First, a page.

Thursday, January 14, 2010

Interesting insight into the minds of a patent infringement jury

The Prior Art caught up with 3 of the jurors who heard the i4i v. Microsoft case which resulted in an injunction against certain versions of Microsoft Word and a damage award of $290 million. Most interesting to me were these 2 observations from the jurors:

First, patents carry a presumption that they are valid. The jurors were impressed with this presumption, and have a high level of confidence in what the patent office is doing.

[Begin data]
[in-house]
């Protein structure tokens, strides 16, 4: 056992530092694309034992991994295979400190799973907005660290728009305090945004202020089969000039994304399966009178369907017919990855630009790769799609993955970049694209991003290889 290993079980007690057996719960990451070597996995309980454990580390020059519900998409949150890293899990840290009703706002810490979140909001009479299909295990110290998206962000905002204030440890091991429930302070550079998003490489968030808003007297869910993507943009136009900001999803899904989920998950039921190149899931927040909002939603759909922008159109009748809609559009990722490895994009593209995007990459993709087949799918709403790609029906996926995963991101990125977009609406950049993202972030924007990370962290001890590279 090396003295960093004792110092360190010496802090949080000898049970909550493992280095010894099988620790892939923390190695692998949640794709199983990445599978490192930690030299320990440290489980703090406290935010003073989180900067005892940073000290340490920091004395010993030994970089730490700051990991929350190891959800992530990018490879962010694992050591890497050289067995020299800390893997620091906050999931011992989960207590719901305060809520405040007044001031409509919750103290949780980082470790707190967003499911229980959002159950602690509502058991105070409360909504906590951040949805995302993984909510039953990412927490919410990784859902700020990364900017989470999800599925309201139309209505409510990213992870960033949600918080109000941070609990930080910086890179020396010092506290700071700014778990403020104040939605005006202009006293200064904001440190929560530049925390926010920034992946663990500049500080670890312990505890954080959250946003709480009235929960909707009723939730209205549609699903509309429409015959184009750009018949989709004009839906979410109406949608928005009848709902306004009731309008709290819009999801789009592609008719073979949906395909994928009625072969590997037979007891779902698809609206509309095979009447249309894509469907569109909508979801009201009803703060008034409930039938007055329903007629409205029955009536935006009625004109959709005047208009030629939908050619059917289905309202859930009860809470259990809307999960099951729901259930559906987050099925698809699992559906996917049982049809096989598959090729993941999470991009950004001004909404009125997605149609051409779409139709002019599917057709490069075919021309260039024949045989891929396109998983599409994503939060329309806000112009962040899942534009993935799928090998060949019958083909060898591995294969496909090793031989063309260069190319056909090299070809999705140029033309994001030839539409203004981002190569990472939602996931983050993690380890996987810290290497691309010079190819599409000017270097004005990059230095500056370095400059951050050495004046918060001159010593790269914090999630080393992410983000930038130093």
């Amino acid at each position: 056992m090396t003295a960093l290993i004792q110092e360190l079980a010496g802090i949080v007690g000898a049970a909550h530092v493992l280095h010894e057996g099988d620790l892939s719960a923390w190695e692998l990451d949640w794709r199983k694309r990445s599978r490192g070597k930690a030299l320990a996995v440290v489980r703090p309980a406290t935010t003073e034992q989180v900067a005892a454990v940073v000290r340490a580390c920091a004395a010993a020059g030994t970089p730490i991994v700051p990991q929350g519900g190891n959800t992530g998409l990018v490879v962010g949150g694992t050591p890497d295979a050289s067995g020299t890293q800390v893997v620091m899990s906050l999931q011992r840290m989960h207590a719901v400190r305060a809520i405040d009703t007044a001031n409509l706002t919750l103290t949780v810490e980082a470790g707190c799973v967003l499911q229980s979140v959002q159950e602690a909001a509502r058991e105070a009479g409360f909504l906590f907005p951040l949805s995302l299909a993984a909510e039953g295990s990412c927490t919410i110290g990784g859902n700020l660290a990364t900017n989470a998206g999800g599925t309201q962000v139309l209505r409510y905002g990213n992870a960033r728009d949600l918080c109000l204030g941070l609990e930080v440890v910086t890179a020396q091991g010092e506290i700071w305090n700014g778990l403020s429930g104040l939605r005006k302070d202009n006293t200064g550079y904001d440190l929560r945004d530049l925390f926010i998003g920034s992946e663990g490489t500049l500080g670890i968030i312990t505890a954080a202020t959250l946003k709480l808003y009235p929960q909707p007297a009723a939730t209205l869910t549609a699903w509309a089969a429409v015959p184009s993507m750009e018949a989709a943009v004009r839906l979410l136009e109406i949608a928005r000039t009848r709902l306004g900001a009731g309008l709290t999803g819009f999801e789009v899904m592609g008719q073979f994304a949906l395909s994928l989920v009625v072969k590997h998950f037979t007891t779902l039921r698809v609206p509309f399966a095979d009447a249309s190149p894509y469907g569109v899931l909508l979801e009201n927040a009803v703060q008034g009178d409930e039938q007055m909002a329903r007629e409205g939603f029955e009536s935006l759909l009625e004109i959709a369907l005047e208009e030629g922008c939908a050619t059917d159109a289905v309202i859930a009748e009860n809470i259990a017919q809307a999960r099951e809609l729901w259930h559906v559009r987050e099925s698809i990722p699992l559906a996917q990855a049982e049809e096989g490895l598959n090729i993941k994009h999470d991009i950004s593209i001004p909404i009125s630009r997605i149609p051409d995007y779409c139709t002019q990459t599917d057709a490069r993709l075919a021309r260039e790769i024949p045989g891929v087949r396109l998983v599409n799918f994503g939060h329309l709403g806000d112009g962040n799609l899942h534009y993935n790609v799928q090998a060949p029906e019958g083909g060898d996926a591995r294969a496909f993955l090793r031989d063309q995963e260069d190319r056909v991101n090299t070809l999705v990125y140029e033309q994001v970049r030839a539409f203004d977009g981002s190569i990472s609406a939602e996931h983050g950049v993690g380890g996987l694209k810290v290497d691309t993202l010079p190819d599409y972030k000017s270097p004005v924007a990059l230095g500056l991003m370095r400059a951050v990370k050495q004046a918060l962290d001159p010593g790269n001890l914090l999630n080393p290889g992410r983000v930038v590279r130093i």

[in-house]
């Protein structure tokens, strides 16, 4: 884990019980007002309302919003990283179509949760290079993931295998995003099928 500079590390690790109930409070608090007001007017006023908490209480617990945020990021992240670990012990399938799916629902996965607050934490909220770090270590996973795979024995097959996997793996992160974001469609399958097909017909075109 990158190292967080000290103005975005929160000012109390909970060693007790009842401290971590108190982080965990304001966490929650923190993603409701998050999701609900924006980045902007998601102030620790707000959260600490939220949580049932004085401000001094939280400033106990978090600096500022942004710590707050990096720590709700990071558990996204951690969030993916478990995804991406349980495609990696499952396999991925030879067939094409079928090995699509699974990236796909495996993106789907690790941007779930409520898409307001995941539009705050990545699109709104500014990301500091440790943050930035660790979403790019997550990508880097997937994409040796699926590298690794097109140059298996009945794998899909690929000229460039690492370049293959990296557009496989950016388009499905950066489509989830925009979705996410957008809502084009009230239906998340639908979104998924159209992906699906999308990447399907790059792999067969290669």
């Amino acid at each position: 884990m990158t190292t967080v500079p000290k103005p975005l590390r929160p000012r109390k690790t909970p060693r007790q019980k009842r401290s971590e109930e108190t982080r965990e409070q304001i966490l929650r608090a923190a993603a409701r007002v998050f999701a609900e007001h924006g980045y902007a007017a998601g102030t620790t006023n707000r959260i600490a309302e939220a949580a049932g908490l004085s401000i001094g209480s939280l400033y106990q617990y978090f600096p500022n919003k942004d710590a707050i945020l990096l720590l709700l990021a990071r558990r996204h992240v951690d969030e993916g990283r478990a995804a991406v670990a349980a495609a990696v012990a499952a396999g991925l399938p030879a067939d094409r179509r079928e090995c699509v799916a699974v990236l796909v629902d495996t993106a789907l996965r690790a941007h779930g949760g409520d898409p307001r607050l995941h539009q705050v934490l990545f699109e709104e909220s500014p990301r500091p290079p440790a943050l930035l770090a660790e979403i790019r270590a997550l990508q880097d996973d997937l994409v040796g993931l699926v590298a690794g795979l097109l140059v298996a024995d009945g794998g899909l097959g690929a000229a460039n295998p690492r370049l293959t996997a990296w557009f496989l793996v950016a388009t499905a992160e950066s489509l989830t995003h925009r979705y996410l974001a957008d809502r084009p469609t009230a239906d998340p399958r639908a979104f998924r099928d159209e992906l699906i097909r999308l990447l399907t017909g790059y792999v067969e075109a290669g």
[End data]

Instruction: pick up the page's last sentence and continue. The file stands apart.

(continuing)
As far as Microsoft’s claim that the i4i patent at issue should be invalidated, Greer [the jury foreperson] says she didn’t buy that argument: “I really felt like with experts in the patent office…they knew what they were doing. I suppose I really have a lot of confidence in the U.S. patent office.”
Second, the jurors felt that the case was important, and didn't think Microsoft treated it as such. They were particularly offended that none of Microsoft's higher executives participated in the trial.
A second juror, electrician Jarrett Stephenson, says he was struck that Microsoft’s lone witness was a software engineer, unlike i4i, whose founder, Michael Vulpe, testified. “I think a lot of the jurors, we all thought if this was that big a deal to Microsoft, they might have had some of their more executive-type people present."
I encourage you to read the full article.